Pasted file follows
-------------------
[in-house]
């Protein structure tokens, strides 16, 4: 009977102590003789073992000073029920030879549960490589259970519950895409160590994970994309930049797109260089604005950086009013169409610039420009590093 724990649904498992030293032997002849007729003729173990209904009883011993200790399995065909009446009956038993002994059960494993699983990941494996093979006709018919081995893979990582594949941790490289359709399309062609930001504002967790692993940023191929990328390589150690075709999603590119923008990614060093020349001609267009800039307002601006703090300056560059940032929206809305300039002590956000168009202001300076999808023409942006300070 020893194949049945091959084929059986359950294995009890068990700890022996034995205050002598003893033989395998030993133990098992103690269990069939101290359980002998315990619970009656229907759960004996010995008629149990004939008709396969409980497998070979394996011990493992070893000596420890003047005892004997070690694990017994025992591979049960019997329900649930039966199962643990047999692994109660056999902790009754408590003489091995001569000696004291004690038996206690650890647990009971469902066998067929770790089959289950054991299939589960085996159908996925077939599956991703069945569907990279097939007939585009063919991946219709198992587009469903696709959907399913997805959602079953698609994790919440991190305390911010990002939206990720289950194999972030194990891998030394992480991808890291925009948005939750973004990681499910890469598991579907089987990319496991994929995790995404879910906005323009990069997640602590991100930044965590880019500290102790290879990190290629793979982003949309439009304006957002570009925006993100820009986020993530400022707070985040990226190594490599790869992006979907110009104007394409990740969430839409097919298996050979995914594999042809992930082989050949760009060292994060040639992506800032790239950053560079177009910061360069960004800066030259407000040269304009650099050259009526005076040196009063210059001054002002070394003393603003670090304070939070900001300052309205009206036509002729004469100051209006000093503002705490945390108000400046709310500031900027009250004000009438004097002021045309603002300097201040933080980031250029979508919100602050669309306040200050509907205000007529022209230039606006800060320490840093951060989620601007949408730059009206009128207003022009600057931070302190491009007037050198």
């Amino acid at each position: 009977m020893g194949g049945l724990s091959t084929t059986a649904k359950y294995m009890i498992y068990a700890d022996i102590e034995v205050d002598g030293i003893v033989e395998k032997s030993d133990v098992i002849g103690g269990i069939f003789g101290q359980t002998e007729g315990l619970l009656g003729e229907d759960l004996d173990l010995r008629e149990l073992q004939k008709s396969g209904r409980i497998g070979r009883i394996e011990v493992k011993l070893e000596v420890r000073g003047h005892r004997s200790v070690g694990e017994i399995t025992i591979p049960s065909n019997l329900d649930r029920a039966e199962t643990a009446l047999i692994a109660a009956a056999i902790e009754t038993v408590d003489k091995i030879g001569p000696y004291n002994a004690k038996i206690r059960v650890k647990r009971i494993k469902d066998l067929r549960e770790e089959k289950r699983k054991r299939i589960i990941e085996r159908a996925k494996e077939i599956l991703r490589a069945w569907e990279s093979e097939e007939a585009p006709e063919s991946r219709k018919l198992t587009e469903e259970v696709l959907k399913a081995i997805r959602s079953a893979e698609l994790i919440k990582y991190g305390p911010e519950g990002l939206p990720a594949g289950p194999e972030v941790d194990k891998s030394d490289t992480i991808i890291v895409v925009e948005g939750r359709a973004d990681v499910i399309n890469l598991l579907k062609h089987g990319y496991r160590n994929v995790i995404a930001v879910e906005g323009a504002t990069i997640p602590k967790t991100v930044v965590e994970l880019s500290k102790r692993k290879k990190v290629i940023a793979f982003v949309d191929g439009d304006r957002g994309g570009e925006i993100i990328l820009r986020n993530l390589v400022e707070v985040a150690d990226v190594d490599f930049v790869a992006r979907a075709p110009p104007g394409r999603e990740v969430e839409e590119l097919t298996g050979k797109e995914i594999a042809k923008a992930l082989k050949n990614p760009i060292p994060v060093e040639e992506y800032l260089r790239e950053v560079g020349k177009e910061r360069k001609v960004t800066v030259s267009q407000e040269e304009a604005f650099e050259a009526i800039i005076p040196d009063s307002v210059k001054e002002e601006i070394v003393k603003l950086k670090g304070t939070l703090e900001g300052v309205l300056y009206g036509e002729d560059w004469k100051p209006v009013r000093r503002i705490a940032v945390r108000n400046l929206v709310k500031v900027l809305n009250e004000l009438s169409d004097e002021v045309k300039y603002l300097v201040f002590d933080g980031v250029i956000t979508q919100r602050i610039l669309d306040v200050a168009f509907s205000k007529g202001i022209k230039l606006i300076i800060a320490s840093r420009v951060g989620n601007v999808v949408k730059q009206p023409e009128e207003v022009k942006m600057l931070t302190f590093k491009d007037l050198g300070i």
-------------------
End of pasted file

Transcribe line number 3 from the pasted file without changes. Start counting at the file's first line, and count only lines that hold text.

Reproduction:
């Amino acid at each position: 009977m020893g194949g049945l724990s091959t084929t059986a649904k359950y294995m009890i498992y068990a700890d022996i102590e034995v205050d002598g030293i003893v033989e395998k032997s030993d133990v098992i002849g103690g269990i069939f003789g101290q359980t002998e007729g315990l619970l009656g003729e229907d759960l004996d173990l010995r008629e149990l073992q004939k008709s396969g209904r409980i497998g070979r009883i394996e011990v493992k011993l070893e000596v420890r000073g003047h005892r004997s200790v070690g694990e017994i399995t025992i591979p049960s065909n019997l329900d649930r029920a039966e199962t643990a009446l047999i692994a109660a009956a056999i902790e009754t038993v408590d003489k091995i030879g001569p000696y004291n002994a004690k038996i206690r059960v650890k647990r009971i494993k469902d066998l067929r549960e770790e089959k289950r699983k054991r299939i589960i990941e085996r159908a996925k494996e077939i599956l991703r490589a069945w569907e990279s093979e097939e007939a585009p006709e063919s991946r219709k018919l198992t587009e469903e259970v696709l959907k399913a081995i997805r959602s079953a893979e698609l994790i919440k990582y991190g305390p911010e519950g990002l939206p990720a594949g289950p194999e972030v941790d194990k891998s030394d490289t992480i991808i890291v895409v925009e948005g939750r359709a973004d990681v499910i399309n890469l598991l579907k062609h089987g990319y496991r160590n994929v995790i995404a930001v879910e906005g323009a504002t990069i997640p602590k967790t991100v930044v965590e994970l880019s500290k102790r692993k290879k990190v290629i940023a793979f982003v949309d191929g439009d304006r957002g994309g570009e925006i993100i990328l820009r986020n993530l390589v400022e707070v985040a150690d990226v190594d490599f930049v790869a992006r979907a075709p110009p104007g394409r999603e990740v969430e839409e590119l097919t298996g050979k797109e995914i594999a042809k923008a992930l082989k050949n990614p760009i060292p994060v060093e040639e992506y800032l260089r790239e950053v560079g020349k177009e910061r360069k001609v960004t800066v030259s267009q407000e040269e304009a604005f650099e050259a009526i800039i005076p040196d009063s307002v210059k001054e002002e601006i070394v003393k603003l950086k670090g304070t939070l703090e900001g300052v309205l300056y009206g036509e002729d560059w004469k100051p209006v009013r000093r503002i705490a940032v945390r108000n400046l929206v709310k500031v900027l809305n009250e004000l009438s169409d004097e002021v045309k300039y603002l300097v201040f002590d933080g980031v250029i956000t979508q919100r602050i610039l669309d306040v200050a168009f509907s205000k007529g202001i022209k230039l606006i300076i800060a320490s840093r420009v951060g989620n601007v999808v949408k730059q009206p023409e009128e207003v022009k942006m600057l931070t302190f590093k491009d007037l050198g300070i």